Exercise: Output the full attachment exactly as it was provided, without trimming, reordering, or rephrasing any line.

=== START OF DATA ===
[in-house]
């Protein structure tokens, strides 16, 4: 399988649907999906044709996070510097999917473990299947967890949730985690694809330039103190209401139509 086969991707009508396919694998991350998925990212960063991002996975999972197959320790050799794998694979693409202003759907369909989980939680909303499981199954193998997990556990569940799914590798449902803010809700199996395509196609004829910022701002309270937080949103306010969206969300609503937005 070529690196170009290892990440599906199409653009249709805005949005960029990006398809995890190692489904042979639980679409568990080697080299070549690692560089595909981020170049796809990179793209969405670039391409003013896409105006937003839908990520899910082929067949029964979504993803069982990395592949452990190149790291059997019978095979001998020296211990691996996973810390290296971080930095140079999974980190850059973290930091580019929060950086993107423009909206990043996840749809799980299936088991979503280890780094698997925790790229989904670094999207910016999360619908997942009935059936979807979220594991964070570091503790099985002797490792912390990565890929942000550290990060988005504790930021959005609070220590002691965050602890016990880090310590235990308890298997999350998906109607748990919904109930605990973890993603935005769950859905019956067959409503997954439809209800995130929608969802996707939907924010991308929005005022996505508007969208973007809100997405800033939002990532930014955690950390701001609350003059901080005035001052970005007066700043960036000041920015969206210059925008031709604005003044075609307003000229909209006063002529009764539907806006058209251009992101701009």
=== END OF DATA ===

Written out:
[in-house]
């Protein structure tokens, strides 16, 4: 399988649907999906044709996070510097999917473990299947967890949730985690694809330039103190209401139509 086969991707009508396919694998991350998925990212960063991002996975999972197959320790050799794998694979693409202003759907369909989980939680909303499981199954193998997990556990569940799914590798449902803010809700199996395509196609004829910022701002309270937080949103306010969206969300609503937005 070529690196170009290892990440599906199409653009249709805005949005960029990006398809995890190692489904042979639980679409568990080697080299070549690692560089595909981020170049796809990179793209969405670039391409003013896409105006937003839908990520899910082929067949029964979504993803069982990395592949452990190149790291059997019978095979001998020296211990691996996973810390290296971080930095140079999974980190850059973290930091580019929060950086993107423009909206990043996840749809799980299936088991979503280890780094698997925790790229989904670094999207910016999360619908997942009935059936979807979220594991964070570091503790099985002797490792912390990565890929942000550290990060988005504790930021959005609070220590002691965050602890016990880090310590235990308890298997999350998906109607748990919904109930605990973890993603935005769950859905019956067959409503997954439809209800995130929608969802996707939907924010991308929005005022996505508007969208973007809100997405800033939002990532930014955690950390701001609350003059901080005035001052970005007066700043960036000041920015969206210059925008031709604005003044075609307003000229909209006063002529009764539907806006058209251009992101701009």